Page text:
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Oil ring belt residence time and degradation #3372187
05/15/14 06:48 AM
05/15/14 06:48 AM
Joined: Dec 2002
Posts: 41,225
'Stralia
Shannow Offline OP
Shannow  Offline OP
Joined: Dec 2002
Posts: 41,225
'Stralia
Behaviour, and degradation of lubricant in the ring belt.

Interesting paper looks at how long lubricants (and how much) hang around in the ring belt, and their movement back to the sump, or into the chamber.

Looks then at how the oil degrades, using a temperature controlled sump of 70C (and entirely separate valve train lube system) to ensure that the degradation/oxidation in the sump is controlled almost entirely from what's going on around the rings.

Really interesting measurements of residence time in the ring belt, versus how long the same oil stays in the sump...e.g. 0.41ml oil flow per minute per cylinder INTO the ring pack, 0.36ml oil flow per minute per cylinder out of the ring pack (0.05ml/min per cylinder goes missing - translate that in the 4 cyl version of the test engine, and 0.2ml/minute...946ml/qt, means 4,730 minutes per quart of consumption excluding dilution reducing the dipstick effect...or 4,730 miles at 60miles per hour for a quart consumed).

It stacks up with previous studies that I've read showing a concentration of additives in the ring belt, as the oil goes missing somewhat.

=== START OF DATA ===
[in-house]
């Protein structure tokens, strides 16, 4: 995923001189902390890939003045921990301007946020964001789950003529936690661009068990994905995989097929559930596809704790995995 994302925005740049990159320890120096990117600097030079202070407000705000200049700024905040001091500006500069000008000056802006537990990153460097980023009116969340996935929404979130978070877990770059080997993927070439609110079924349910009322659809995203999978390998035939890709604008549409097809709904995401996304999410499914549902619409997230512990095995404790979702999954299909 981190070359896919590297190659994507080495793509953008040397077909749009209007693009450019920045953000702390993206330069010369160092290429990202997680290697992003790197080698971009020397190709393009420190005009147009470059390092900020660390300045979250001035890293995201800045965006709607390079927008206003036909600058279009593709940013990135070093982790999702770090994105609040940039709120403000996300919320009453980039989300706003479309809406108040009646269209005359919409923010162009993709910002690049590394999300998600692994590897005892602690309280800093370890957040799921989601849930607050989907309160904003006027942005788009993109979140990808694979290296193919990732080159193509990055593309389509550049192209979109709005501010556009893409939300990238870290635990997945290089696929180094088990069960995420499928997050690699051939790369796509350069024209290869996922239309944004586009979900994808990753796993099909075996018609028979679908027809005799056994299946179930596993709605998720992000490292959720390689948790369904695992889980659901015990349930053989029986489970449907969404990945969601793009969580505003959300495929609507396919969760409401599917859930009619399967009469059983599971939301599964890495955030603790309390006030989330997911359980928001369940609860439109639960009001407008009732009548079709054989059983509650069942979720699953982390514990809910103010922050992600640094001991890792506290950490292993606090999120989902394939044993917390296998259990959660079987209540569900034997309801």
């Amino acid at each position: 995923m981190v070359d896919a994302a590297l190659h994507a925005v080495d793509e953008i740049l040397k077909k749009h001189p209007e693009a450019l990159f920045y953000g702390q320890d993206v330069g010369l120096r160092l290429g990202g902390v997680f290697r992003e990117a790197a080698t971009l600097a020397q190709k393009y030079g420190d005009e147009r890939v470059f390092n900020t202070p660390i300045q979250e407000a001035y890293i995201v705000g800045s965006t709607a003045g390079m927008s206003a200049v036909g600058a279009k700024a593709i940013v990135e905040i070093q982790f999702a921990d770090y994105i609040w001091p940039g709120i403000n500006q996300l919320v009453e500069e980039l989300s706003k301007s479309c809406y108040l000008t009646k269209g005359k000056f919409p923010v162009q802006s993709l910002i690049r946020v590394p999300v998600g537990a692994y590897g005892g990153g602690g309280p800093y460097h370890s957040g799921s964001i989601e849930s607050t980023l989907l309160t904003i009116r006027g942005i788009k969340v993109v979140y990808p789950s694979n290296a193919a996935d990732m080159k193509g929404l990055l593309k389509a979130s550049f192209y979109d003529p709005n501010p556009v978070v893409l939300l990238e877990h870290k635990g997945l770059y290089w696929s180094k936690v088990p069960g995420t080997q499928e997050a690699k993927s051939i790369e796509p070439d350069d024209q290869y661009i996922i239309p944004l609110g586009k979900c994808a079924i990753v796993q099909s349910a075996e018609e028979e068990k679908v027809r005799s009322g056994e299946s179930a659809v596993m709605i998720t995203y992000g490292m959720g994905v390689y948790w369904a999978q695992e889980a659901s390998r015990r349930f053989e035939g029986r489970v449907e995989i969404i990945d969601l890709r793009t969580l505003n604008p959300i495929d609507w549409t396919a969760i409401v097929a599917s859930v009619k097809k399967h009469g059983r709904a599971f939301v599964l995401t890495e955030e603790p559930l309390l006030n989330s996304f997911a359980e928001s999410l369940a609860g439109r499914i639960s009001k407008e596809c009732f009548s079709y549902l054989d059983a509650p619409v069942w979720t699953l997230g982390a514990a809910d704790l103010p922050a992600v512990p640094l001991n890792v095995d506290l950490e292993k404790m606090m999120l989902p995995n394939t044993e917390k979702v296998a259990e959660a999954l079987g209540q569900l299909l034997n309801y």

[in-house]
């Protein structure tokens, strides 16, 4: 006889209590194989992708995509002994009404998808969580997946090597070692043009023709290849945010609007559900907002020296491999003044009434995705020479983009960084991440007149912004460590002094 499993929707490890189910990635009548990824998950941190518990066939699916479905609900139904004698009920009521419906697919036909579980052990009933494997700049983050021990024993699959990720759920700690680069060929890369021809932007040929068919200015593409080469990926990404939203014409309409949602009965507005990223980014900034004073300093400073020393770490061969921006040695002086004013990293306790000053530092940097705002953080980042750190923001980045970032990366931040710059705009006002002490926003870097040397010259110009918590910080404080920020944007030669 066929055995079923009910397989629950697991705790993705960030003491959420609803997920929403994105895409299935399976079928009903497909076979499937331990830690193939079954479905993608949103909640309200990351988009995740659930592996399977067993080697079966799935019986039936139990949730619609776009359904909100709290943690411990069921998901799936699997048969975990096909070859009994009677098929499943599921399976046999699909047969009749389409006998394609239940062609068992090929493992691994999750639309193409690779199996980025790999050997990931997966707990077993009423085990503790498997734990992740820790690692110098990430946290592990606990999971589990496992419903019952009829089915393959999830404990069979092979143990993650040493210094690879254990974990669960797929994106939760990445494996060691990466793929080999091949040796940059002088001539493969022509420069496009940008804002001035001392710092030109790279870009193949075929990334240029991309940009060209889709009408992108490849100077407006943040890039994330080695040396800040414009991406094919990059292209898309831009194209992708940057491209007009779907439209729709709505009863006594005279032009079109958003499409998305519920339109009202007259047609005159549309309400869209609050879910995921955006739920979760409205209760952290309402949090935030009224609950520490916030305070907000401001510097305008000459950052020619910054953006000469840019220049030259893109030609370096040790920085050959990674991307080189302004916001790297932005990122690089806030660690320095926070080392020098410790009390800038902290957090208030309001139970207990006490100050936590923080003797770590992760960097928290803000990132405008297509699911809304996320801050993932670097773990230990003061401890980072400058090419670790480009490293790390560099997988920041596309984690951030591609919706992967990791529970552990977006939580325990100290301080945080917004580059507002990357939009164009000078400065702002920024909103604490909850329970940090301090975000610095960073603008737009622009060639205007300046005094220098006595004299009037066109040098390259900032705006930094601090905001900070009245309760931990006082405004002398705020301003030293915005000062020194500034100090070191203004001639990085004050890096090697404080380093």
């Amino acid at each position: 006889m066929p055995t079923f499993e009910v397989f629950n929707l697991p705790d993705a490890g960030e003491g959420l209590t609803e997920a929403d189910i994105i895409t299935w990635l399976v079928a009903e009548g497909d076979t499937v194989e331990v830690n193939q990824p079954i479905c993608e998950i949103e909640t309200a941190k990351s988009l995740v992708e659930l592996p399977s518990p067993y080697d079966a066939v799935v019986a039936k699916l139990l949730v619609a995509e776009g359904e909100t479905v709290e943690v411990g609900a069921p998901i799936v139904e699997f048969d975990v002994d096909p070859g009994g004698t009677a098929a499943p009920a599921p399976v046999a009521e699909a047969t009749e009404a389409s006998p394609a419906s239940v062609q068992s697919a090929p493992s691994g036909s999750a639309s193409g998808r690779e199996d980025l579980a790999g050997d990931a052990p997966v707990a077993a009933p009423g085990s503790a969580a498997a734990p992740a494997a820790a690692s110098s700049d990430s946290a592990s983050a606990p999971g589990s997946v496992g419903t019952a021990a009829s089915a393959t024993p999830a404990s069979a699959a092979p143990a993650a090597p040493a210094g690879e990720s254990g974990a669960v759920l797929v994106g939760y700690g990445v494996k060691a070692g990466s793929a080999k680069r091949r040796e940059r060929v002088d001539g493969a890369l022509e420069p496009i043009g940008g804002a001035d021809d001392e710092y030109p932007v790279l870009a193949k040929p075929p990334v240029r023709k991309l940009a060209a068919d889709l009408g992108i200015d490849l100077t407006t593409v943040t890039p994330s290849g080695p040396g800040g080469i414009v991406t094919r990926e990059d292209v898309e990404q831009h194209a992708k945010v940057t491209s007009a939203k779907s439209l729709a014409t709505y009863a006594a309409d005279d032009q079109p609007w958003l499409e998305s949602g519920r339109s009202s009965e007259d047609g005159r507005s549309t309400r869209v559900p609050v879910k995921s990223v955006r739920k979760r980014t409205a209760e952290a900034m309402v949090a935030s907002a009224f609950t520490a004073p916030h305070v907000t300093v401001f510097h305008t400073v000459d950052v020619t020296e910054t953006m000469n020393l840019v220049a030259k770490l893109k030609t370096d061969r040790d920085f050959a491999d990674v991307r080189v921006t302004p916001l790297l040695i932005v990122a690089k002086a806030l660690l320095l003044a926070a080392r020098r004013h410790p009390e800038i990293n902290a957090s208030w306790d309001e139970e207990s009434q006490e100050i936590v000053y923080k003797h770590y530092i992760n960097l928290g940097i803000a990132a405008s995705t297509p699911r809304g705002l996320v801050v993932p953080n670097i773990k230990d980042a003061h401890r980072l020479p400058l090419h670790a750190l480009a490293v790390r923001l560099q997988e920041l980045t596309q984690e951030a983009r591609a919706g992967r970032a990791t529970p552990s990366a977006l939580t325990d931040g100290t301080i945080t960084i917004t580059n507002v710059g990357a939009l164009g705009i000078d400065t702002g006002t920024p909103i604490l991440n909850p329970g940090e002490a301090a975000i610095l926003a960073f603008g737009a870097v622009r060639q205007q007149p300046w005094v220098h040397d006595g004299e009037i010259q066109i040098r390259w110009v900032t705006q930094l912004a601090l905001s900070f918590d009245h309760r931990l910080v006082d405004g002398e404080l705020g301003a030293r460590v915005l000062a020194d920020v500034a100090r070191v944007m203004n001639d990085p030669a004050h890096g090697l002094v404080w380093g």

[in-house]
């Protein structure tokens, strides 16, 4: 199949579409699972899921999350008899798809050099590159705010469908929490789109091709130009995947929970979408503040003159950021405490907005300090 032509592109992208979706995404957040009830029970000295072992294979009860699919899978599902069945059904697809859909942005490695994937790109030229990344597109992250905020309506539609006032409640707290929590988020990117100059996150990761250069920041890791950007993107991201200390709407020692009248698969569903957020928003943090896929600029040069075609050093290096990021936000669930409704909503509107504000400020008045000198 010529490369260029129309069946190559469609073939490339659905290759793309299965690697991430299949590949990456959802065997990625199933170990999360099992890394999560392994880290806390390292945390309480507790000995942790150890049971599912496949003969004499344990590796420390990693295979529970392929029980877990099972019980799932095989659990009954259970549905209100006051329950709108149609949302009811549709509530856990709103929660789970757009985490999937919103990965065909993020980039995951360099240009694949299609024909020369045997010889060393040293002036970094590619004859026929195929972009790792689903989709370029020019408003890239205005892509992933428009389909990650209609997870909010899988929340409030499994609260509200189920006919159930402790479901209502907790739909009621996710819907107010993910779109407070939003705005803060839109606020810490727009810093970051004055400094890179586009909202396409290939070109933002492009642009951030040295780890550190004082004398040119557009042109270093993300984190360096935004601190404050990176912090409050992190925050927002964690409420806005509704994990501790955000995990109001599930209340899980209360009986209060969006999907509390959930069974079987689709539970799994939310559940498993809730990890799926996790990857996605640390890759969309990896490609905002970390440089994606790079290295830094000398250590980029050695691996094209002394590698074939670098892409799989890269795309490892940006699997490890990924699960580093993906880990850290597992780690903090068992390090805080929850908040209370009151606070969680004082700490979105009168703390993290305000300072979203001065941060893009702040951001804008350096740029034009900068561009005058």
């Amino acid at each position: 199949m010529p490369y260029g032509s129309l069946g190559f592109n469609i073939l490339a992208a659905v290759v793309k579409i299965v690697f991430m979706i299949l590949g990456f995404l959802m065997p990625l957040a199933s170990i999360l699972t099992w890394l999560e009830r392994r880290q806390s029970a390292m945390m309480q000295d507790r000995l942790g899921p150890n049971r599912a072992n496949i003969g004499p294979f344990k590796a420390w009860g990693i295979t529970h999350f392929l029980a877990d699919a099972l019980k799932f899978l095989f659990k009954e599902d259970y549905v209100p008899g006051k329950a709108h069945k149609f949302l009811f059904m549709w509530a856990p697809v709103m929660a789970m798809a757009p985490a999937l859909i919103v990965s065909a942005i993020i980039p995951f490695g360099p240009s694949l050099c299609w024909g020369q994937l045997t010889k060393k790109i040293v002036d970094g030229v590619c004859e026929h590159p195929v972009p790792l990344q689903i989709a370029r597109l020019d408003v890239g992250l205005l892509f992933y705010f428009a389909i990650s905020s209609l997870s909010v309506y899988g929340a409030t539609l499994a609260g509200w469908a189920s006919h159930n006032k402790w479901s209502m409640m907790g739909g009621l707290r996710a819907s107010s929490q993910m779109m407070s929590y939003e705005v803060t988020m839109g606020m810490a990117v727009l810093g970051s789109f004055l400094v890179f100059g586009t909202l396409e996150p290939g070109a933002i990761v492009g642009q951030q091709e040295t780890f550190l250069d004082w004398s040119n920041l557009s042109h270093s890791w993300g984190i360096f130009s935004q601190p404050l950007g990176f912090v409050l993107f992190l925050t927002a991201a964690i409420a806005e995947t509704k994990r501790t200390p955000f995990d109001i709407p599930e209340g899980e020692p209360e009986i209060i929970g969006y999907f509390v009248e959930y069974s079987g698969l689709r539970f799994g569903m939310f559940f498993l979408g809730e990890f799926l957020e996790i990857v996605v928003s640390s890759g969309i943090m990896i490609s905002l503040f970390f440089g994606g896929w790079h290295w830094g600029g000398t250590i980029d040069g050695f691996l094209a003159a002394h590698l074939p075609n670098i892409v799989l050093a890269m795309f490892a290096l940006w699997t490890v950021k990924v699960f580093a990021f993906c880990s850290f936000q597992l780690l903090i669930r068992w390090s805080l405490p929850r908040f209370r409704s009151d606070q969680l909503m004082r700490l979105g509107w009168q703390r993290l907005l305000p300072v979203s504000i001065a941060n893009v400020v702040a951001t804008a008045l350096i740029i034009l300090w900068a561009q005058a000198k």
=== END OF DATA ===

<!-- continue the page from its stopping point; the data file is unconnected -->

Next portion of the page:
Rate of supply/drain back means that there's probably nearly never a truly "dry" start, and even 10 seconds of "starvation" after a start is unlikely to run the ring pack dry.

Interesting what sort of temperatures the ring belt runs at, and for how long the oil stays there...Noack in this region is significant, but doesn't mean 10% of your sump evaporates in an OCI.

BTW, engine is Vauxhaul based FWIW.

Re: Oil ring belt residence time and degradation [Re: Shannow] #3372334
05/15/14 10:24 AM
05/15/14 10:24 AM
Joined: Dec 2003
Posts: 9,844
Florida, Cape Coral
Eddie Offline
Eddie  Offline
Joined: Dec 2003
Posts: 9,844
Florida, Cape Coral
Interesting paper Shannow. I would never have guessed that the ring pack oil retention would be in the order of 60+/-15 seconds. Ed Hayes


CX5 Touring 2.5L :-)
Re: Oil ring belt residence time and degradation [Re: Shannow] #3373312
05/16/14 01:40 PM
05/16/14 01:40 PM
Joined: Jul 2013
Posts: 170
Southeastern, USA
camelCase Offline
camelCase  Offline
Joined: Jul 2013
Posts: 170
Southeastern, USA
I'd be really curious to see how this relates to a similar system with lower temperatures - read: a reciprocating piston compressor. Does that mean that you could be seeing 0,05mL/min heading into your compressed gas stream? Would modification of the ring pack and positioning possible minimize this?